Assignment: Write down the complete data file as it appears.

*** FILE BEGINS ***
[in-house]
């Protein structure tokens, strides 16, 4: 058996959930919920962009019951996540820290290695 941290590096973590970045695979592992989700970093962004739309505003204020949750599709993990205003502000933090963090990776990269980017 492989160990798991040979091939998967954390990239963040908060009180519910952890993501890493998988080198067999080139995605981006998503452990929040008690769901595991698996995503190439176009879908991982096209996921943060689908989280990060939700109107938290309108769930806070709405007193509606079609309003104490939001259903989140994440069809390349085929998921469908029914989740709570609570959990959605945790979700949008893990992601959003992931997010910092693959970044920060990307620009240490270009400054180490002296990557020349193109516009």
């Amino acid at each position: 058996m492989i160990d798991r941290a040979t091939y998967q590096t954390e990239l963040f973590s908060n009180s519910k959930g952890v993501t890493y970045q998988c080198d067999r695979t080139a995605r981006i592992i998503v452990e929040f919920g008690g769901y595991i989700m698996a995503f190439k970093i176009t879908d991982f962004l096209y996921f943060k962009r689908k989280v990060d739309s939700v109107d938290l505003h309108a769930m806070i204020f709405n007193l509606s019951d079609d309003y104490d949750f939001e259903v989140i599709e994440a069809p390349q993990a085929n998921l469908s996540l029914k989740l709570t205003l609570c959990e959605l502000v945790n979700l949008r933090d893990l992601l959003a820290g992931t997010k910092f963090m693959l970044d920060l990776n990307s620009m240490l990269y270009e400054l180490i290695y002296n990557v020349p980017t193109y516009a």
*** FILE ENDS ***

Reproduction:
[in-house]
């Protein structure tokens, strides 16, 4: 058996959930919920962009019951996540820290290695 941290590096973590970045695979592992989700970093962004739309505003204020949750599709993990205003502000933090963090990776990269980017 492989160990798991040979091939998967954390990239963040908060009180519910952890993501890493998988080198067999080139995605981006998503452990929040008690769901595991698996995503190439176009879908991982096209996921943060689908989280990060939700109107938290309108769930806070709405007193509606079609309003104490939001259903989140994440069809390349085929998921469908029914989740709570609570959990959605945790979700949008893990992601959003992931997010910092693959970044920060990307620009240490270009400054180490002296990557020349193109516009």
């Amino acid at each position: 058996m492989i160990d798991r941290a040979t091939y998967q590096t954390e990239l963040f973590s908060n009180s519910k959930g952890v993501t890493y970045q998988c080198d067999r695979t080139a995605r981006i592992i998503v452990e929040f919920g008690g769901y595991i989700m698996a995503f190439k970093i176009t879908d991982f962004l096209y996921f943060k962009r689908k989280v990060d739309s939700v109107d938290l505003h309108a769930m806070i204020f709405n007193l509606s019951d079609d309003y104490d949750f939001e259903v989140i599709e994440a069809p390349q993990a085929n998921l469908s996540l029914k989740l709570t205003l609570c959990e959605l502000v945790n979700l949008r933090d893990l992601l959003a820290g992931t997010k910092f963090m693959l970044d920060l990776n990307s620009m240490l990269y270009e400054l180490i290695y002296n990557v020349p980017t193109y516009a």